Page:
Ted Cox, a journalist and activist, described what he views as the absurdity of religious camps aimed at turning gay people straight to a full room at the Graduate School of Education yesterday.
In his capacity as an undercover journalist, Cox—a self-described former Mormon and a current atheist—attended three such camps to gain an inside look at the highly controversial organizations.
Cox said the organizers of these camps view homosexuality as a choice and something that one can give up. This view, Cox said, includes heavy overtones of sexism.
“We are going to make you a man. We are going to make you masculine,” he said the camp leaders told participants.
In one of the event’s lighter moments, Cox recreated a point at a camp when participants were told to sit together in one anothers’ laps in what Cox described as “the motorcycle position.”
As audience members demonstrated the position, the lights were dimmed, and participants sang along to music, Cox said that activities such as the motorcycle position are designed to allow gay men to feel male affection in a non-sexual setting, despite the seemingly homoerotic nature of the position.
In another light-hearted moment, Cox addressed the Bible’s portrayal of homosexuality by showing a slide show of Lego people to represent the biblical story of Sodom and Gomorrah. He argued that the story was in fact intended to show the lower value of women rather than explicitly condemn homosexuality. According to Cox, while the Bible includes statements against homosexuality, Jesus never says anything in the Bible regarding homosexuality.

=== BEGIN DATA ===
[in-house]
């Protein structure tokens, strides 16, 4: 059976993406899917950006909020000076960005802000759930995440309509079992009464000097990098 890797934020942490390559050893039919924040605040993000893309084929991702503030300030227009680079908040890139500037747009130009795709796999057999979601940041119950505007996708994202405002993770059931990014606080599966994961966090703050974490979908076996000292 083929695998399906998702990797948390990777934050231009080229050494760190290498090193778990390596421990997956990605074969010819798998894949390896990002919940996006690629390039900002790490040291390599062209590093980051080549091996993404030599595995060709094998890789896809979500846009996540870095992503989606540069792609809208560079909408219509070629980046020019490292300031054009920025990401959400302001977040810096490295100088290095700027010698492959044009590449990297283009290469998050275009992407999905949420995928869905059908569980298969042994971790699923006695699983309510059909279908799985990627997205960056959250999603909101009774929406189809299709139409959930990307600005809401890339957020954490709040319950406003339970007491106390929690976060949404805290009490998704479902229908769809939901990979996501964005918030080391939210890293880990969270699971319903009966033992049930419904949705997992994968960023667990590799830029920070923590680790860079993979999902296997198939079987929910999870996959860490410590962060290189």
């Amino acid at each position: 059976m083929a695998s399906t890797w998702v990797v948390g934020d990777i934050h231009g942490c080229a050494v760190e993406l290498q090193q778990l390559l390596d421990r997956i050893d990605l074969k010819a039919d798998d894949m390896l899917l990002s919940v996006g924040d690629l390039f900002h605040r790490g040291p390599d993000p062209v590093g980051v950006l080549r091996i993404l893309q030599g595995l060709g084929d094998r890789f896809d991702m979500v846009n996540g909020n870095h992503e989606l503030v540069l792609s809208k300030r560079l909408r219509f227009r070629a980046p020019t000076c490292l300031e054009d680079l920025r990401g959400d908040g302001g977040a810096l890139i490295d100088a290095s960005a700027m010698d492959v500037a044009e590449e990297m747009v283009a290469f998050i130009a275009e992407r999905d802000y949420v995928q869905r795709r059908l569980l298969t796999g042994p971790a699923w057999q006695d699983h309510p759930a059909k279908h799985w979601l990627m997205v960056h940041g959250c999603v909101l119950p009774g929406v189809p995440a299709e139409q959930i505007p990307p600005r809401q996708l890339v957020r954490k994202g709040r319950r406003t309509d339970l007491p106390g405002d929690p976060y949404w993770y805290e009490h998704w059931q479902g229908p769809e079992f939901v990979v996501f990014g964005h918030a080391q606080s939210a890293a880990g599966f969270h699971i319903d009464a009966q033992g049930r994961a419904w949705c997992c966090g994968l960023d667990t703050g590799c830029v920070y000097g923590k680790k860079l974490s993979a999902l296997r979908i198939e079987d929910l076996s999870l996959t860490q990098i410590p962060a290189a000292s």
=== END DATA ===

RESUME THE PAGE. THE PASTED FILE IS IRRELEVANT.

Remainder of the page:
“I was so disturbed by what I saw. I was done. I got out. I stopped,” he said in reference to his feelings after attending his third camp.
Vincent Cervantes, an author who attended several camps in an attempt to change his orientation, shared his experiences after Cox’s presentation.
“I was so desperate to change, I agreed to go through a deliverance,” Cervantes said.
This “deliverance” took the form of four men standing around him and praying the “evil” out of him. At one point, Cervantes said he fell into convulsions on the floor while speaking Latin.
This experience, Cervantes said, made him realize that he could not change.
“They’re great for helping people come out,” Cox said of the camps. “People can say, ‘I did try to change but I was unable to.’”